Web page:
The Epiphany of the Lord

This Sunday we celebrate the Solemnity of the Epiphany of the Lord. The word ‘epiphany’ comes from the Greek language "epiphaneia" which means ‘appearance’, ‘showing forth’ or ‘manifestation’. So, we could say that we celebrate the manifestation of the Lord. The feast of the Epiphany originated in the third century to commemorate the first appearance of Christ (the infant King) to the entire world as Savior, symbolized by the visit of the three wise kings (Gaspar, Melchior, and Balthasar).


It is interesting to note that in the early Church, Christians, particularly those in the East, celebrated the coming of Christ on Jan. 6 by commemorating the Nativity, the Visitation of the Magi, the Baptism of Christ and the Wedding of Cana all in one feast of the Epiphany. By the fourth century, both Christmas and Epiphany had been set as separate feasts in some dioceses. At the Council of Tours in 567 A.D., the Church set both Christmas day and Epiphany as separate feast days on the December 25 and January 6, respectively, and named the twelve days between the feasts as the Christmas season. The solemnity of the Epiphany marked the twelfth day of Christmas and the end of the Christmas season. Over the centuries, the various celebrations were further separated in the West, and now the Baptism of the Lord is celebrated on the Sunday after January 6, and the wedding at Cana is commemorated (by having the Gospel account on the Wedding of Cana) on the Sunday after the Baptism of the Lord. Both these commemorations are omitted this year.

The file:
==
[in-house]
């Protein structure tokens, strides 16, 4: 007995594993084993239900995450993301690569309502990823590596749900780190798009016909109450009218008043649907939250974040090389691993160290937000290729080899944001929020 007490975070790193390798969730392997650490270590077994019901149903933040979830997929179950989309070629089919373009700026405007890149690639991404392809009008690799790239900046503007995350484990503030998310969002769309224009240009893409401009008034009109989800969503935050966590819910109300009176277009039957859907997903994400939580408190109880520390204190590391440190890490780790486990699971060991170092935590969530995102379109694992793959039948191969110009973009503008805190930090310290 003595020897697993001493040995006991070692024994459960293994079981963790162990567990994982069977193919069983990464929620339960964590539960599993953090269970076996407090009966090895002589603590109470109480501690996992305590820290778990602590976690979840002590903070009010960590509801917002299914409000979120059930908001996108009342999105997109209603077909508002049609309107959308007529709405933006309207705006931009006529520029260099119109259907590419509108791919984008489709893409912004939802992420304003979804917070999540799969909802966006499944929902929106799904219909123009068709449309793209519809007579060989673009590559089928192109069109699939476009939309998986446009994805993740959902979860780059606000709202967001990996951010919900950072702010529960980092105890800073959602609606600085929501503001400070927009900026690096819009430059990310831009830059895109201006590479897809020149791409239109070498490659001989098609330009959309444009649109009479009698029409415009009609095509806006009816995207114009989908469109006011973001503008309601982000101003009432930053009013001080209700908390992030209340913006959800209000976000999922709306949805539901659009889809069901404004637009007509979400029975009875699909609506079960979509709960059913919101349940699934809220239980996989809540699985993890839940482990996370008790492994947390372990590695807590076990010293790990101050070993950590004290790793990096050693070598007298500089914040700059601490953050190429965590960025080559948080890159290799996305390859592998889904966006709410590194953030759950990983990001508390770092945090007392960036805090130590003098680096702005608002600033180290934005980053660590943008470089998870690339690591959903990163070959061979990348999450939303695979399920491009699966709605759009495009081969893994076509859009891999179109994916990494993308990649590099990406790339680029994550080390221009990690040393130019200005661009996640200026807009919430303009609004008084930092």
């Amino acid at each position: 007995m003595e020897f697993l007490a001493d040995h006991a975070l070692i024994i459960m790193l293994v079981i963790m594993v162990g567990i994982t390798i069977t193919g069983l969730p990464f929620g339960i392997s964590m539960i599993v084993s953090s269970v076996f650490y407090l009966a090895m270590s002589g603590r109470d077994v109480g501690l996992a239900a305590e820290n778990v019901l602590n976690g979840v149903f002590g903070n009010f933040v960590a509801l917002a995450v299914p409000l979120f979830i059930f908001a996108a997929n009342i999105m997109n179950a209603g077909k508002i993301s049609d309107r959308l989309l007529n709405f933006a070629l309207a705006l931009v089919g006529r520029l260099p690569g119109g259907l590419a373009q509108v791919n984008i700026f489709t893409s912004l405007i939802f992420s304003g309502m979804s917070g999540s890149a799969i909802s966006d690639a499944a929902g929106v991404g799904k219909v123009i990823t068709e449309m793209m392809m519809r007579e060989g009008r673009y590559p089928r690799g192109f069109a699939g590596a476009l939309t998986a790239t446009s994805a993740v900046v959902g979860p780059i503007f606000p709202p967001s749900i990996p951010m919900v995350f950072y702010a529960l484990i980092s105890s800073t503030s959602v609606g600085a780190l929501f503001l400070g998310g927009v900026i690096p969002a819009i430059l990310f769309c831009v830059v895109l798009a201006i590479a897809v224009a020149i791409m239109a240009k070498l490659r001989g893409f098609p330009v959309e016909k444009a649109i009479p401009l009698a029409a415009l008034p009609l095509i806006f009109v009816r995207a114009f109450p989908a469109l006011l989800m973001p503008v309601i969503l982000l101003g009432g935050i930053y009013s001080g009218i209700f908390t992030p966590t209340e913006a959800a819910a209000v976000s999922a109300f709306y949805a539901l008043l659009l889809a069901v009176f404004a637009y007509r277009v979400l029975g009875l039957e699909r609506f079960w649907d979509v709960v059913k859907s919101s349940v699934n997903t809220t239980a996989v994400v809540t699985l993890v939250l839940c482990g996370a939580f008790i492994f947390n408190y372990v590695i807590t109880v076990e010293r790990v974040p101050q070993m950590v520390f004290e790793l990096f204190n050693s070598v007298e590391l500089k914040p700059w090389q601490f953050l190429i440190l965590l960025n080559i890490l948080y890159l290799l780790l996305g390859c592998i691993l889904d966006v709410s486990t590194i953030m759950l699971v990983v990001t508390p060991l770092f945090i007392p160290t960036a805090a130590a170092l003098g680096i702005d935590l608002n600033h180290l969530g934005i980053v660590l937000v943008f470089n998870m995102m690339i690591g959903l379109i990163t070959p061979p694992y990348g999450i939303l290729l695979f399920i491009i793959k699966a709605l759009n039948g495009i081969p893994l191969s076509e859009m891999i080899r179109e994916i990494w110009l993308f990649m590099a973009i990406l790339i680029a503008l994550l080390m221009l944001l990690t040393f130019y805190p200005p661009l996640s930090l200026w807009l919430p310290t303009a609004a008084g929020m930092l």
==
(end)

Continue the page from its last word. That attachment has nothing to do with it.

May God shower abundant blessings upon you throughout the entire year 2019.

Monsignor John S. Mbinda